Maddie has never had much place in her life for the great outdoors, but as her friendship with Cody deepens, she finds herself appreciating things like fishing and hiking—especially fishing and hiking with Cody Keaton. Before long, their relationship becomes physical. And even though Maddie can’t wait until she gets a new job in a civilized city like New York or San Francisco, she finds herself falling in love with Cody. But, one thing Cody is very good at is not allowing herself to dream of things she can’t have, and she knows absolutely that Maddie will leave when the first civilized offer comes in…people like Maddie want more than the hillbillies in Ramp can offer.
Despite their glaring differences, Maddie and Cody are good together. But, can Maddie walk away from her lifelong dream of the Big City and be happy on a mountainside? And can Cody give up the independence and solitude that has shaped her Spartan life, and share everything with Maddie?
In so many ways, Almost Heaven is a textbook example of a Susan X. Meagher novel—the premise is unique and interesting. The storytelling is patient and fully developed. And the characters have a distinct visual and literary appeal.
Beyond the expected however, is a wealth of riches that bring this story to life.
Among them, the research into the cultural, historic, and scenic aspects of West Virginia, and Ramp in particular, is stellar and lends an air of authenticity to the lives of the women and men who populate this story. And the depiction of life in a small and poor, rural community is spot-on—at times majestic, and at times painfully dispirited.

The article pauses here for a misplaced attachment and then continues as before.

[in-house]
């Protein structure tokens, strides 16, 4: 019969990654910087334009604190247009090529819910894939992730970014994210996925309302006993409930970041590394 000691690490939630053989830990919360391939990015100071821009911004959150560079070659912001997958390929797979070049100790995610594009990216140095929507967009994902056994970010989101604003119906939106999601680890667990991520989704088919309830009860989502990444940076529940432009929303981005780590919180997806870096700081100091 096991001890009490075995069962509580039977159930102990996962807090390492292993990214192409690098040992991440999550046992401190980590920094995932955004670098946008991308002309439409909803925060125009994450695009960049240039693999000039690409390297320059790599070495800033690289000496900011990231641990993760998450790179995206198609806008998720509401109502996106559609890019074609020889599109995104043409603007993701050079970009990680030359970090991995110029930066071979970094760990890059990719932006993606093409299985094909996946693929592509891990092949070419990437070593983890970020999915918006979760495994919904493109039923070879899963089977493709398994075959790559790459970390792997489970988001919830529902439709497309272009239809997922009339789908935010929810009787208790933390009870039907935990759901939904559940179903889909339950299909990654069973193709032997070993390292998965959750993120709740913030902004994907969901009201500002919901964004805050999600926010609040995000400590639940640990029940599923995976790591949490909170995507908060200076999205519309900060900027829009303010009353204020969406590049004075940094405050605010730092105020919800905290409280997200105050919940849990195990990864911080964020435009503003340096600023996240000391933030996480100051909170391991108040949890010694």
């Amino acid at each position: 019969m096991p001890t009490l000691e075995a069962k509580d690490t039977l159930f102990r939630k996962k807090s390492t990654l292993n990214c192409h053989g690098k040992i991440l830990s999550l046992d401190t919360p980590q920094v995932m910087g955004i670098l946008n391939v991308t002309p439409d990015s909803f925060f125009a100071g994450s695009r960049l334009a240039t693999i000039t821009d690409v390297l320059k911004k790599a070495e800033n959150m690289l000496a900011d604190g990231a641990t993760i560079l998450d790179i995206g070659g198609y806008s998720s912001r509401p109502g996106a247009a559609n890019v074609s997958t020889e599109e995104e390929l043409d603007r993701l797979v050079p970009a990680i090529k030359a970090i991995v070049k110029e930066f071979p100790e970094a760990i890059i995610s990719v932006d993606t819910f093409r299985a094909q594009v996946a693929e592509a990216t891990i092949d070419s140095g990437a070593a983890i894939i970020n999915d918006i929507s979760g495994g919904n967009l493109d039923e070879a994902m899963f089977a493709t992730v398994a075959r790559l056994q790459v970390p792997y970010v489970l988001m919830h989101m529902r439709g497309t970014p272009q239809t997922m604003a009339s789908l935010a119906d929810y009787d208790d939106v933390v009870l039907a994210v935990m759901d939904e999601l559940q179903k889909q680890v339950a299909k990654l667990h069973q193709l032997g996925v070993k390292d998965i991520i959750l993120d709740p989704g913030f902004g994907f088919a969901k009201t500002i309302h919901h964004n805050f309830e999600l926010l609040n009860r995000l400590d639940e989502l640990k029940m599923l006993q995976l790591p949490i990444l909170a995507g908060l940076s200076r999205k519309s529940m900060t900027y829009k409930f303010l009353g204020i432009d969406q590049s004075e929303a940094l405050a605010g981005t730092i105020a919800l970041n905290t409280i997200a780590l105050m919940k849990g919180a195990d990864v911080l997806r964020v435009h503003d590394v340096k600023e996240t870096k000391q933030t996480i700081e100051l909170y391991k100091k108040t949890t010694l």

Ms. Meagher skillfully draws two strong and independent protagonists, with seemingly little in common, other than a bunch of dead presidents. However, their relationship manages to be both instant and slow to develop—and the real depth comes as each learns through the other how to step outside of their safe familiar. Additionally, the author takes great pains to detail the deep and wide roots of Cody’s family tree, which in turn, lends credence to Cody’s on-going struggle to choose between blood and good sense.
One aspect of the story that I found to be amazingly authentic is Cody’s experience of coming out to her hillbilly family. In this instance, none of them were thrilled—but none of them were surprised either. Outside of a few mentions that she could find a good man—and being quoted a few things that people want in the Bible but that aren’t really there—her family “accepted” it, and went on with their lives.
This is a classic example of the logically illogical hierarchy of prejudice in small communities that is so hard to explain to people who have never had to consider the list of alternative uses for Sears catalogs or corncobs.
I’ll admit that I always love to get my hands around a new Susan X. Meagher novel, and Almost Heaven didn’t disappoint. While some readers might not cotton to the more rural tone and setting of this story, I absolutely loved the rustic setting, the characters, and the sensibilities that I recognized from my youth—and the message that, sometimes, less really is more.
Cody Keaton’s life changed forever when she won the lottery, but the most valuable things the money had to offer were all those things the money couldn’t buy. It was a sober reminder for me to stop and appreciate the most important things in my life. For a solid book that entertained me for hours, I’m giving Almost Heaven a 5.0 on the Rainbow Scale. Because it made me hug the stuffing out of my wife and my pets, it get’s another 0.1.